Similar to dynamic range optimization systems from other manufacturers, the Olympus E-PL2's Gradation setting applies local contrast adjustments in an attempt to preserve shadow detail and prevent highlight clipping with the Auto setting. Above are examples of the Normal (default), Low Key, Auto and High Key settings applied to our "Sunlit" Portrait shot. Mouse over the links to load the associated thumbnail and histogram, and click on the links to visit the full resolution image. As you can see, the Low Key setting applies Gradation for making subjects darker (in the thumbnail and histogram above, you can see that the camera shifted levels to the left, darkening the image dramatically), while the High Key setting does the opposite for brighter subjects (shifting levels to the right so that lighter tones are blown, but darker ones are opened up). The Auto setting did a good job at toning down highlights and bringing up darker midtones without making the image too flat-looking or washed-out.
|Off at 0 EV||On at 0 EV|
Like most Point & Shoot cameras these days (and some DSLRs in Live View mode), the Olympus E-PL2 has the ability to detect faces, and adjust exposure and focus accordingly. The E-PL2 does it automatically in iAuto mode, when a Portrait scene mode is selected, or when Face Detection AF mode is selected. As you can see from the examples above, it really works, as the image with face detection enabled is much better exposed for the face without having to use exposure compensation. An excellent performance under very difficult lighting such as this.
Because digital cameras are more like slide film than negative film (in that they tend to have a more limited tonal range), we test them in the harshest situations to see how they handle scenes with bright highlights and dark shadows, as well as what kind of sensitivity they have in low light. The shot above is designed to mimic the very harsh, contrasty effect of direct noonday sunlight, a very tough challenge for most digital cameras. (You can read details of this test here.)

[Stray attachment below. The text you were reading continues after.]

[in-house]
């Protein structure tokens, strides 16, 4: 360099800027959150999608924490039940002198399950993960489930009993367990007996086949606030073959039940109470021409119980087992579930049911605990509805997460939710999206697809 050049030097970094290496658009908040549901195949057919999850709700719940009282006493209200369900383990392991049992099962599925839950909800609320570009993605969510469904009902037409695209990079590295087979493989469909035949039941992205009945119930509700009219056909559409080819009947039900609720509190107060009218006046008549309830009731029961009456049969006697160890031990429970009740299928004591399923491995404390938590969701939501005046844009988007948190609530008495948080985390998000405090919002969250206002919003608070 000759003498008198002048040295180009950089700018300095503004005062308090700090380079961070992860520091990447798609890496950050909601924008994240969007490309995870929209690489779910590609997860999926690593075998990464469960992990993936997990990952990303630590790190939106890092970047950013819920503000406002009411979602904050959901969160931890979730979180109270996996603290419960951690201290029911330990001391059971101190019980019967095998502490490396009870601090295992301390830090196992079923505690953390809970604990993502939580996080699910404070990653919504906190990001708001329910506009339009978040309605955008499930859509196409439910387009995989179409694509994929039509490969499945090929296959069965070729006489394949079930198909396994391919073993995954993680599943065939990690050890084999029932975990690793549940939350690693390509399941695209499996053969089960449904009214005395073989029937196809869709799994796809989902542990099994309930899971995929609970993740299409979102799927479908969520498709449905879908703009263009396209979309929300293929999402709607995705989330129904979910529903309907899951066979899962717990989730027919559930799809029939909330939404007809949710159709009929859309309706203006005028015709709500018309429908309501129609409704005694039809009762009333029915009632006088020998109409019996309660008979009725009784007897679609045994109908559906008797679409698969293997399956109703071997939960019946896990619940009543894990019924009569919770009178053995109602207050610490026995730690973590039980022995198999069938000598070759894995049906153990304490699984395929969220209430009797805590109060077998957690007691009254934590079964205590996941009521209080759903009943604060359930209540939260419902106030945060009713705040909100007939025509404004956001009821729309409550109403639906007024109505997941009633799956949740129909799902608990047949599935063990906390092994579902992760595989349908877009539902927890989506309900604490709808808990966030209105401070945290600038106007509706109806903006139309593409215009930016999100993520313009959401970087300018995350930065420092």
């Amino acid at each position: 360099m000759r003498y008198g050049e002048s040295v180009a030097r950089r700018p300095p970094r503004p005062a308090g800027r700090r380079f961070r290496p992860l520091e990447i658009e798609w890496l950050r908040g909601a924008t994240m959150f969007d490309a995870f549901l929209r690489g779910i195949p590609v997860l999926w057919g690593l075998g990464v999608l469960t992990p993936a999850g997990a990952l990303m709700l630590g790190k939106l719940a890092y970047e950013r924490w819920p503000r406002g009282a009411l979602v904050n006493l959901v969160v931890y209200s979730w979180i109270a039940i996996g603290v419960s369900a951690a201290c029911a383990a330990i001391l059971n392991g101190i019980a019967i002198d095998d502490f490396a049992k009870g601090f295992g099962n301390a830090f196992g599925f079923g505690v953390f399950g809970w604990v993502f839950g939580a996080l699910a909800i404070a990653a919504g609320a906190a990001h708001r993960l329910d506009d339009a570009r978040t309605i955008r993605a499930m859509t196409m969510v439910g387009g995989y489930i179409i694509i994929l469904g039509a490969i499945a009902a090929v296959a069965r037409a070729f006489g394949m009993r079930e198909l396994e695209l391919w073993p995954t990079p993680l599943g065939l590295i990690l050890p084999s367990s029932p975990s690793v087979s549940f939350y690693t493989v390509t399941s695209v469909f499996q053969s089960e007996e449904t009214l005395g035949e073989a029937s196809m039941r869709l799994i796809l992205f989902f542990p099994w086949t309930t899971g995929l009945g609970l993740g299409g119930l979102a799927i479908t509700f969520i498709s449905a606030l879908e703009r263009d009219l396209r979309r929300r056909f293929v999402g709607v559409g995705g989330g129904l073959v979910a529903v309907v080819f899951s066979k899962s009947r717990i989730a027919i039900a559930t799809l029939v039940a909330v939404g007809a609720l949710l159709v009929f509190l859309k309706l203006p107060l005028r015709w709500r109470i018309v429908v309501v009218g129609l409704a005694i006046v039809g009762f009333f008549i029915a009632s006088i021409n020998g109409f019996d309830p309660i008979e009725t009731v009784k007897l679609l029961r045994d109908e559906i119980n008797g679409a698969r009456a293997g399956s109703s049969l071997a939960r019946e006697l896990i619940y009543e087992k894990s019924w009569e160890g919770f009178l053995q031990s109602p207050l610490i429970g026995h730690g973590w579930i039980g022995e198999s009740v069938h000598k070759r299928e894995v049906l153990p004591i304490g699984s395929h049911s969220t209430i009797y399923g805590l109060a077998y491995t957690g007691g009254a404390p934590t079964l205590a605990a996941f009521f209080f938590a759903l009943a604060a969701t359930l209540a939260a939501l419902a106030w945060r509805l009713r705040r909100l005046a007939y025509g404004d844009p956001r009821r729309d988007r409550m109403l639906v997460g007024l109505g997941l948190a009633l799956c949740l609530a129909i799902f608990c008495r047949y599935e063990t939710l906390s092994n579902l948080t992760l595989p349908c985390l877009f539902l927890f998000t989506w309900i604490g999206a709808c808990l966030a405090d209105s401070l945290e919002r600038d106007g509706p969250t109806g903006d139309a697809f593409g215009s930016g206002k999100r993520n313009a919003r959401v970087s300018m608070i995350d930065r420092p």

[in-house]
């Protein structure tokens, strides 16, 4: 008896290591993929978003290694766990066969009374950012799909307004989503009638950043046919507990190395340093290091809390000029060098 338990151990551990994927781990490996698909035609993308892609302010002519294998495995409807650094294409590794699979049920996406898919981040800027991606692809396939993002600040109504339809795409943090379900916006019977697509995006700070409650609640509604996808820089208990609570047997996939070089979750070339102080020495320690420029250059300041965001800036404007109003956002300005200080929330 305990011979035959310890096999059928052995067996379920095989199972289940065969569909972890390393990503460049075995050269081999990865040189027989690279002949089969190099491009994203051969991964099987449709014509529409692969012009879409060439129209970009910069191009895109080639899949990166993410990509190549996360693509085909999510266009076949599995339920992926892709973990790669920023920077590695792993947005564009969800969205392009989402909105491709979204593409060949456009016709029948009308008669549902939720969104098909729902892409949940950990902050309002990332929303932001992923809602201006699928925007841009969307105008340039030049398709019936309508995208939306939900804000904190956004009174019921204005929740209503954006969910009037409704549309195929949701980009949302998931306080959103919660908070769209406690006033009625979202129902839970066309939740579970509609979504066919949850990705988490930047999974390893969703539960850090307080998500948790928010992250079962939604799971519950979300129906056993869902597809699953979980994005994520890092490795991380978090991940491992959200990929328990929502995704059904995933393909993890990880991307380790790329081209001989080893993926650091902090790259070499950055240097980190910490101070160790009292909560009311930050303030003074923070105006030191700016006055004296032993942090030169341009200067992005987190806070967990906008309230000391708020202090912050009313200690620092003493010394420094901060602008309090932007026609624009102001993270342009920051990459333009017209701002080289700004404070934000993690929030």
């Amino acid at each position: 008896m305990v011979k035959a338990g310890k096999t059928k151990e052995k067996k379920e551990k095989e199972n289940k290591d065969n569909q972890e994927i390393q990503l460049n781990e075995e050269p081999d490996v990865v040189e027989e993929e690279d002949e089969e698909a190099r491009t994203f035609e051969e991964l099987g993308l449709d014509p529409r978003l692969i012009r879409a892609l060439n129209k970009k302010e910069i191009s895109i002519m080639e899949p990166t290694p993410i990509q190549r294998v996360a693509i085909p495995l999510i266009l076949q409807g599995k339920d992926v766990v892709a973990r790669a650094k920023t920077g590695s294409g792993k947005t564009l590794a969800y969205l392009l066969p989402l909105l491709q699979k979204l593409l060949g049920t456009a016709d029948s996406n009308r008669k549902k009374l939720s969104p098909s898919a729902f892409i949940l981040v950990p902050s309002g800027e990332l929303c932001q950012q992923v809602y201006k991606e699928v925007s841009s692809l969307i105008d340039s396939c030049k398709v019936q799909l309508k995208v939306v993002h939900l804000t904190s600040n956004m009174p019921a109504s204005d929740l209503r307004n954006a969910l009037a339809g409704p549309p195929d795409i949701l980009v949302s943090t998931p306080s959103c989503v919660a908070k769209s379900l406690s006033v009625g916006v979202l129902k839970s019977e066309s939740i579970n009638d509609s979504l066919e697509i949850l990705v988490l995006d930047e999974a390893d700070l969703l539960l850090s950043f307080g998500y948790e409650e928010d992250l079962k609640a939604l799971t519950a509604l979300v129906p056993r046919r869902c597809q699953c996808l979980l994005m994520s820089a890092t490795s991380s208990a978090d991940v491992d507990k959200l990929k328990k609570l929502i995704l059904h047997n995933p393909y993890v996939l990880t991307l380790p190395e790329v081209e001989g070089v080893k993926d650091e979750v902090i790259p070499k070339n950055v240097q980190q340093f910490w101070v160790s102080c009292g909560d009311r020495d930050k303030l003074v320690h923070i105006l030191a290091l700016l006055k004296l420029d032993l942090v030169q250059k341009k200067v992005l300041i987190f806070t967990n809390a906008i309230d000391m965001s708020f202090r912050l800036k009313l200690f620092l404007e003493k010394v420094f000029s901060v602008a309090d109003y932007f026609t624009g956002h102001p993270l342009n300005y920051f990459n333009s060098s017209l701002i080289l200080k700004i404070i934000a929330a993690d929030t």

Low light. The Olympus E-PL2 exposure metering struggled a bit in our low light test. We had to resort to trial and error in manual mode to get the exposure right at the dimmest light level, then adjusted shutter speed to match the increase in light at successively higher levels. Noise is well controlled up to ISO 800, though there are a few hot pixels visible here and there. (The PEN E-PL2 does offer pixel mapping, so hot/dead pixels can be mapped out without a trip to a service center.) A lot of bright pixels (we wouldn't call them "hot") are however visible when long exposure noise reduction is turned off at lower ISOs, but they blend into the noise "grain" at ISOs above 800. (Note: we've reshot these with Normal Gradation, as the previous set with Auto Gradation produced bright noise pixels at some lower ISOs with NR On, similar to what we still see with NR set to Off.) White balance is fairly neutral, with a slightly warm, reddish cast. There doesn't appear to be any significant banding at any ISO when properly exposed.
The camera's autofocus system was able to focus on the subject down to below the 1/16 foot-candle light level unassisted, which is very good for a camera using contrast-detect autofocus. The Olympus E-PL2 unfortunately does not have a built-in focus assist lamp.